Comprehensive and long-term funding is needed to address the growing problem of drug and alcohol abuse, the Royal Australasian College of Physicians (RACP) President Dr Catherine Yelland said today.
Around 200,000 people receive treatment for drug and alcohol dependency every year in Australia. Government modelling, however, shows that between 200,000 and 500,000 people are still waiting to access treatment services.
“The data on drug and alcohol addiction and the rate of unmet need is very confronting,” Dr Yelland said.
“Modelling data suggests approximately 50 per cent of people who are dependent on cannabis and other illicit drug addictions cannot access treatment, while approximately 70 per cent of people who need treatment for alcohol addiction can’t access it.
“We want to work with the Government to build the capacity of the sector and ensure we have a suitably trained, multidisciplinary workforce to provide these services.”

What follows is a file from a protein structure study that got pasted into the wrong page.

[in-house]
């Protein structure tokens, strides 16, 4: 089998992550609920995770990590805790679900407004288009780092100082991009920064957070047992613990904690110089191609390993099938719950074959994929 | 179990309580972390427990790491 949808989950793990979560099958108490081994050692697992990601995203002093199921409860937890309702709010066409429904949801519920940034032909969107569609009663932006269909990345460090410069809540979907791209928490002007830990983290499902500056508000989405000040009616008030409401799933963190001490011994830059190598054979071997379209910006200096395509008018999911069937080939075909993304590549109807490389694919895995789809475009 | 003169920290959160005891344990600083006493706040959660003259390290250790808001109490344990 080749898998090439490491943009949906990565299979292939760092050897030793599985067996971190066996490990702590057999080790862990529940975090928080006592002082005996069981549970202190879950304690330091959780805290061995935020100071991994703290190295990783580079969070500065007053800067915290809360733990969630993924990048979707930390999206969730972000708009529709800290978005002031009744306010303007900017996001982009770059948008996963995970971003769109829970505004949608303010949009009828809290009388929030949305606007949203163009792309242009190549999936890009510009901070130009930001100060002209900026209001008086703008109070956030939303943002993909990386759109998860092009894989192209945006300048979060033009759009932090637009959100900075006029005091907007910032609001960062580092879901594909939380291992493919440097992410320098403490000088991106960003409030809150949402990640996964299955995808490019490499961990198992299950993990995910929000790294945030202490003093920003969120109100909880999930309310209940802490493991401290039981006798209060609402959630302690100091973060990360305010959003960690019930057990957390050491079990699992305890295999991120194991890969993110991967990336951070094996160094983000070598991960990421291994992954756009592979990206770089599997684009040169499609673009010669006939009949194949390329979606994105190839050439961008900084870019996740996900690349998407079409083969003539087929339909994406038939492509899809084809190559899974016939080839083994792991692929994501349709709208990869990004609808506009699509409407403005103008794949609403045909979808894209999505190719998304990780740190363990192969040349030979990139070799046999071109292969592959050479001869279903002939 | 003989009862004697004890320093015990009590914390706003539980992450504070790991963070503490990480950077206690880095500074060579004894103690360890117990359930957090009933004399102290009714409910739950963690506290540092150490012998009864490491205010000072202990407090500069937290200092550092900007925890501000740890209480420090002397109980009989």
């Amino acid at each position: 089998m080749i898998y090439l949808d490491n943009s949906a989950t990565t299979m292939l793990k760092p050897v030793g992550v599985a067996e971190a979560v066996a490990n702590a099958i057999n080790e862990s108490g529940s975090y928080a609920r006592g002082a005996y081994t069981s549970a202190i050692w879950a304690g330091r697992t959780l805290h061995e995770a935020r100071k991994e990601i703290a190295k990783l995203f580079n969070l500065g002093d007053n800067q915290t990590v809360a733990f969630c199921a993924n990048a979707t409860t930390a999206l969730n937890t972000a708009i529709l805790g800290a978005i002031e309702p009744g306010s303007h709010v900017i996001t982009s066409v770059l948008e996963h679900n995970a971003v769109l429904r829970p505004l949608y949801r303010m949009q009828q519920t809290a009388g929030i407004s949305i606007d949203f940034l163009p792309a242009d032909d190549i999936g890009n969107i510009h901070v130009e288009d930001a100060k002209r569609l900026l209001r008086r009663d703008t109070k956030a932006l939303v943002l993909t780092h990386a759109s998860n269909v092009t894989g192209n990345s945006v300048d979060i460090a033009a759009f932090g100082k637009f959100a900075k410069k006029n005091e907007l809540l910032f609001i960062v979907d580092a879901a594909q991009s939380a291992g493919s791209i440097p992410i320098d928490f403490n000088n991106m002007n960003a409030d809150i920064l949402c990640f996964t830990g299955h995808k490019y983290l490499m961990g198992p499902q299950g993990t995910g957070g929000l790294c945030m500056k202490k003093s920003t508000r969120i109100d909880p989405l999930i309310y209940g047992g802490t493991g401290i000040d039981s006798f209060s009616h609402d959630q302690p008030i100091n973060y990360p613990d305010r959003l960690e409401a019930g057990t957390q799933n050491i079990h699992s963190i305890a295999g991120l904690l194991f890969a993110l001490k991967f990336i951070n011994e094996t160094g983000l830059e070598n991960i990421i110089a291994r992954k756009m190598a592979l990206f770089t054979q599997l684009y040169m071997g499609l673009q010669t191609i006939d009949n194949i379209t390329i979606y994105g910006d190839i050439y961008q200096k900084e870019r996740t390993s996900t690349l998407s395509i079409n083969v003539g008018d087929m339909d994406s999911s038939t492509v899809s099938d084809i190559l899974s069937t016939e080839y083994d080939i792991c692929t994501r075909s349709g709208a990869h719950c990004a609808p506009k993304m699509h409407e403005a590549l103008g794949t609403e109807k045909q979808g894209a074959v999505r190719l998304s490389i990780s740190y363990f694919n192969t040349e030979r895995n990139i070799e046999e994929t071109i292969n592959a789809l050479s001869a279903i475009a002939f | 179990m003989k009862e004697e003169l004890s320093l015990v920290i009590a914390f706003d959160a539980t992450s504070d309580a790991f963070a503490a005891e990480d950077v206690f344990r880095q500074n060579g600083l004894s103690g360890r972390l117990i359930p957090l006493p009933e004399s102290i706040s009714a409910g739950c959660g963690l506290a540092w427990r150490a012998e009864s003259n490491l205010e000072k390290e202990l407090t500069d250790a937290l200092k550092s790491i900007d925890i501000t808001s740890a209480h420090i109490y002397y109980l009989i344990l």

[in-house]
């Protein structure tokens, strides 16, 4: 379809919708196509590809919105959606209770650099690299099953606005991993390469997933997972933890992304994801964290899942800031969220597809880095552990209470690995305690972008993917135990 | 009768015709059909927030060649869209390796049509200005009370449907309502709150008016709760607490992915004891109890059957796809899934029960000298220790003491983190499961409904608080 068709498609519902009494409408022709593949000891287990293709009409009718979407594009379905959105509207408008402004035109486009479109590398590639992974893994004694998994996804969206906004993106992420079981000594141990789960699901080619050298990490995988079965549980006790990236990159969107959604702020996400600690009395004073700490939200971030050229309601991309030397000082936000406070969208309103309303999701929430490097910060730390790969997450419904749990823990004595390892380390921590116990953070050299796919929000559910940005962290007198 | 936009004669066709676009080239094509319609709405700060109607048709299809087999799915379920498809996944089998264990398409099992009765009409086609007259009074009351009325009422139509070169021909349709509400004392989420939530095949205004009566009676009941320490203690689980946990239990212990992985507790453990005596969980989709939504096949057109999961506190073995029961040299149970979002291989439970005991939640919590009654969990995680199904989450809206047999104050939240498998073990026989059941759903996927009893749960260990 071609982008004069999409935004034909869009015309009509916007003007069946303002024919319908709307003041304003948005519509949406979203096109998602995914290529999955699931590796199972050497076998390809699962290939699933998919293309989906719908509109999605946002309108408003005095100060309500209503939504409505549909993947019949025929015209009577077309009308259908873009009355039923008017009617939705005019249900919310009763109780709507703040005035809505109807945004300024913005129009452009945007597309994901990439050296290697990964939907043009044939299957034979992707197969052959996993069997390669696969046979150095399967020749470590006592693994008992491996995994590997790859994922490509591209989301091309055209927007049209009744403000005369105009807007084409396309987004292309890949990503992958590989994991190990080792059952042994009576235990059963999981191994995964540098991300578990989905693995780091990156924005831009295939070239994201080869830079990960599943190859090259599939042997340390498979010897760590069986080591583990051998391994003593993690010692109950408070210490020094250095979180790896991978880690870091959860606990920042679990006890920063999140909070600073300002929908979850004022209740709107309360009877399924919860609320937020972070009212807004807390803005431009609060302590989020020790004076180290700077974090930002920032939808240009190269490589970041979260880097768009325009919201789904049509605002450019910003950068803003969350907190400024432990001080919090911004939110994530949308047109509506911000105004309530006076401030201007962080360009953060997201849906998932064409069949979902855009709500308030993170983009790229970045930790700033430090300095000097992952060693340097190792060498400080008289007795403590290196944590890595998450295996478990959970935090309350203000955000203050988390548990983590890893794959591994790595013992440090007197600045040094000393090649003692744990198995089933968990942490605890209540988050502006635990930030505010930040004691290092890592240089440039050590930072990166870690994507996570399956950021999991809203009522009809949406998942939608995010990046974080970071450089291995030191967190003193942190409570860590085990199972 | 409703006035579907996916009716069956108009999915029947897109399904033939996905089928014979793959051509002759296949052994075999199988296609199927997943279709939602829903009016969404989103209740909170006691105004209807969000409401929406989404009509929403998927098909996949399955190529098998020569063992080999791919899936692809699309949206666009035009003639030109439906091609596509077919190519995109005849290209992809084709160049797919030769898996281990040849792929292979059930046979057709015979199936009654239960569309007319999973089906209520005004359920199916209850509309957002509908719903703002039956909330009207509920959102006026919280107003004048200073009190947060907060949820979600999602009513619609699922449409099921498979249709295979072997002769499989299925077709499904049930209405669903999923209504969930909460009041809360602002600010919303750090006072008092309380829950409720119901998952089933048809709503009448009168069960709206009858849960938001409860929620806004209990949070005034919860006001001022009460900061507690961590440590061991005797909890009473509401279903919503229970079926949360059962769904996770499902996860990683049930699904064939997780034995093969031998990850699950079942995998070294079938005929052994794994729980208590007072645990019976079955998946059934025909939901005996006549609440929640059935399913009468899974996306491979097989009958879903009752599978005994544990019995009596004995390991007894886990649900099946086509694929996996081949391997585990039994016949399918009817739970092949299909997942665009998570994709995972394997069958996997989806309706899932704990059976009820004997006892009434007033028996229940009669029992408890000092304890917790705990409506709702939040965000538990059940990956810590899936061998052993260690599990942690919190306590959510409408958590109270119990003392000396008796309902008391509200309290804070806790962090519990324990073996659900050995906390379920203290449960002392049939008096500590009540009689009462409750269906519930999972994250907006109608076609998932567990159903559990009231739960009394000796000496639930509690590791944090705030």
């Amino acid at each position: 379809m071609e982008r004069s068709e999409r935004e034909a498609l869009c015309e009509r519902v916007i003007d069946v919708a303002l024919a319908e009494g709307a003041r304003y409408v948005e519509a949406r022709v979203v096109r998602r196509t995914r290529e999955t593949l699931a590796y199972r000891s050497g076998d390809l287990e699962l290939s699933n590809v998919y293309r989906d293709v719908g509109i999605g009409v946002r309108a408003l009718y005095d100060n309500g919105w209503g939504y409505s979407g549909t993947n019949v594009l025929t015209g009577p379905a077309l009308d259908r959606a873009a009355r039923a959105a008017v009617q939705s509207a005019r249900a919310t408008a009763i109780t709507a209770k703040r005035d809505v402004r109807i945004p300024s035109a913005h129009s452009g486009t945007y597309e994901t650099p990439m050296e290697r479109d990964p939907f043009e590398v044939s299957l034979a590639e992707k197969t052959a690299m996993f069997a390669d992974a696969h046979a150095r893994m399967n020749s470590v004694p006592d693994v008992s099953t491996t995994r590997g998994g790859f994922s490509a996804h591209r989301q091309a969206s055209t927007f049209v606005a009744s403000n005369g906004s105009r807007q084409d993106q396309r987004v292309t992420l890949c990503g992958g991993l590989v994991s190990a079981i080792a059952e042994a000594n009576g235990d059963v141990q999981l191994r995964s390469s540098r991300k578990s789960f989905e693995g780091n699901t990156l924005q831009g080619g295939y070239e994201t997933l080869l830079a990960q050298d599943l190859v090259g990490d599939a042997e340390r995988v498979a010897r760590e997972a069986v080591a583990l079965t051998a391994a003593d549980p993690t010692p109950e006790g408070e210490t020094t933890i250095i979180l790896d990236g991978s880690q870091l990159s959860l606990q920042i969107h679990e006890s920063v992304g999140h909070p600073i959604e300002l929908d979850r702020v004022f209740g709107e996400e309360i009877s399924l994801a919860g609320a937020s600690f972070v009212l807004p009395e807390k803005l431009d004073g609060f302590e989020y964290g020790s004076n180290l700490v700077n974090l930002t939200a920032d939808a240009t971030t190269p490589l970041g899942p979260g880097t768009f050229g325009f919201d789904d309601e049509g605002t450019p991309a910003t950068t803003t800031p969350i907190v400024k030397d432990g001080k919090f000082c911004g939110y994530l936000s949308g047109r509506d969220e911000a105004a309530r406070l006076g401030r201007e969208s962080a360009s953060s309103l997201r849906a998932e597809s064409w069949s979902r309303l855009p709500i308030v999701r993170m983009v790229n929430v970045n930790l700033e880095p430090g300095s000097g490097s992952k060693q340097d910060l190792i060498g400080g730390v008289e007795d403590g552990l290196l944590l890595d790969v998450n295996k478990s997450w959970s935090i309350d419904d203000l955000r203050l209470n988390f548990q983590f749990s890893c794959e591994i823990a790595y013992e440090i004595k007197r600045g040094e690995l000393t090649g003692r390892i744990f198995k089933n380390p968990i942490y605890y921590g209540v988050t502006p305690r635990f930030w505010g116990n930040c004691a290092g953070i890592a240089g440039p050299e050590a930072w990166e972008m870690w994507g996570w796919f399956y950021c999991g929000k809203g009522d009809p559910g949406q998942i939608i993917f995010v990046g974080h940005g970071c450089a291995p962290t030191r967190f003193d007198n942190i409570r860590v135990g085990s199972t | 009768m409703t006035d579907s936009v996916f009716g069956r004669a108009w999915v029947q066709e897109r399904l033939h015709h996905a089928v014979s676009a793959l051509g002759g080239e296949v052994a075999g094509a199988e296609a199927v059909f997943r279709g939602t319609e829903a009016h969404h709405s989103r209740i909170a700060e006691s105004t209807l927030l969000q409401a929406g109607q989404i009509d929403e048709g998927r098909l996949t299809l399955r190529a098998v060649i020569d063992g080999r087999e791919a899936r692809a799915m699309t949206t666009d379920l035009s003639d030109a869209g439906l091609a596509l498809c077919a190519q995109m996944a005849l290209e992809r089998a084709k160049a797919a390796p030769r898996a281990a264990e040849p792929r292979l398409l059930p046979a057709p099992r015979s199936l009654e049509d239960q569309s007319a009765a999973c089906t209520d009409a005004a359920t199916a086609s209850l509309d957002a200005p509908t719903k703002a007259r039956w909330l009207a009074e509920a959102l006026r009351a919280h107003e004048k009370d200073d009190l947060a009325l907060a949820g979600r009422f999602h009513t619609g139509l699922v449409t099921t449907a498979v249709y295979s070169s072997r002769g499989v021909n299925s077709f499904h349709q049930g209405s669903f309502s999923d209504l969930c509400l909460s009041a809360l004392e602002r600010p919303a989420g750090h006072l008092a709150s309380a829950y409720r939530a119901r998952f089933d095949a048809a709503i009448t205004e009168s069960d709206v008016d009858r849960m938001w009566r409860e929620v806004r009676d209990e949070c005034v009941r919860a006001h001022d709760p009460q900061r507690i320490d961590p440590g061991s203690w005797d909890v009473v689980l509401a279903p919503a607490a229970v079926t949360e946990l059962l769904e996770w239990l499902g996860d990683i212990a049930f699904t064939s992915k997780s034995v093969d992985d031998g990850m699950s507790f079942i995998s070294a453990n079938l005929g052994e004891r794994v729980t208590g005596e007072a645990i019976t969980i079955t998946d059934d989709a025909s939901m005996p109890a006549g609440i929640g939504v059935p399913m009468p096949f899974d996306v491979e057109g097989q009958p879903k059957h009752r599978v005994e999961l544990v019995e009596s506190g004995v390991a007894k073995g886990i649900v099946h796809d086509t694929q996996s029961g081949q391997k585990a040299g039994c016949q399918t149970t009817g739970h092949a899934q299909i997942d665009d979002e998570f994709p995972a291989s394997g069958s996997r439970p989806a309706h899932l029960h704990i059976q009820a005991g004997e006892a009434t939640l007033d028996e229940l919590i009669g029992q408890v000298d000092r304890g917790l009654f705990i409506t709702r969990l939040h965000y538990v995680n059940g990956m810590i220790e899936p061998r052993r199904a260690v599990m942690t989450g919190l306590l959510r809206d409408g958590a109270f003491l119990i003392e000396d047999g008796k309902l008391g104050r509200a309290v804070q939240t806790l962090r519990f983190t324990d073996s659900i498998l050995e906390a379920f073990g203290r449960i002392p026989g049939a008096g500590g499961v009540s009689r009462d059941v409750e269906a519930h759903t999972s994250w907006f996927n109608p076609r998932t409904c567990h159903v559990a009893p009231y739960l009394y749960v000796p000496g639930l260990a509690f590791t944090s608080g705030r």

In its recently released pre-budget submission, the RACP outlines ways to address risky drinking and reduce the availability of cheap alcohol as a means of minimising alcohol-related harms.
The RACP recommends abolishing the Wine Equalisation Tax and replacing it with a volumetric tax – as already is the case for beer and spirits.
“The volumetric taxation system is based on a product’s alcohol content as opposed to wine which is currently taxed based on its wholesale price,” Dr Yelland said.
“The current approach encourages the production of cheap wine which is usually purchased by young people and people with severe alcohol dependence.”
The costs for alcohol-related illness and injuries is between $15 billion and $36 billion - or around $605 - $1452 per person – each year. The tax revenue currently generated from alcohol sales is around $6 billion a year.
A copy of the RACP’s pre-budget submission is available here.